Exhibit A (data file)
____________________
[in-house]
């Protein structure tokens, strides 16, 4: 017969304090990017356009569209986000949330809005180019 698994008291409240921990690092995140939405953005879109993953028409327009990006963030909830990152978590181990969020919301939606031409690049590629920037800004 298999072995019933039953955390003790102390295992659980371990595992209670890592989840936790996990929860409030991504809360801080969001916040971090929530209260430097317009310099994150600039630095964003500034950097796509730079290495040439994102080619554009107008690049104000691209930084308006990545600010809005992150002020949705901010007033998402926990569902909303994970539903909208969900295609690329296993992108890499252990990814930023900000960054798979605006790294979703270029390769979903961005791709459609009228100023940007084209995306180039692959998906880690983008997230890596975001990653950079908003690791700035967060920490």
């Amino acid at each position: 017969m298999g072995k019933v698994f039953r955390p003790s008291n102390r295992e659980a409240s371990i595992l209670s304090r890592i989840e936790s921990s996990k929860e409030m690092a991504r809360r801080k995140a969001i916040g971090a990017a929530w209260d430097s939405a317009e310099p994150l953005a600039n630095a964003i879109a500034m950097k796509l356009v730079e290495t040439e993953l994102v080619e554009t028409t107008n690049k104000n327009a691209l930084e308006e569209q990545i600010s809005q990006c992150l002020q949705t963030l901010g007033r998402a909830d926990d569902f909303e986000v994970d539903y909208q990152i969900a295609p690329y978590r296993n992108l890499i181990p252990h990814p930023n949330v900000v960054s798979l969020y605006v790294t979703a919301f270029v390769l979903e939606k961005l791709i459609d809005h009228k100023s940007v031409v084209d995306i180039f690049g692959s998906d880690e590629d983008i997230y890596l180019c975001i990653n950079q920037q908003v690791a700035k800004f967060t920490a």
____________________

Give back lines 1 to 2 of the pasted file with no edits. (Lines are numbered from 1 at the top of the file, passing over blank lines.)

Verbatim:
[in-house]
């Protein structure tokens, strides 16, 4: 017969304090990017356009569209986000949330809005180019 698994008291409240921990690092995140939405953005879109993953028409327009990006963030909830990152978590181990969020919301939606031409690049590629920037800004 298999072995019933039953955390003790102390295992659980371990595992209670890592989840936790996990929860409030991504809360801080969001916040971090929530209260430097317009310099994150600039630095964003500034950097796509730079290495040439994102080619554009107008690049104000691209930084308006990545600010809005992150002020949705901010007033998402926990569902909303994970539903909208969900295609690329296993992108890499252990990814930023900000960054798979605006790294979703270029390769979903961005791709459609009228100023940007084209995306180039692959998906880690983008997230890596975001990653950079908003690791700035967060920490």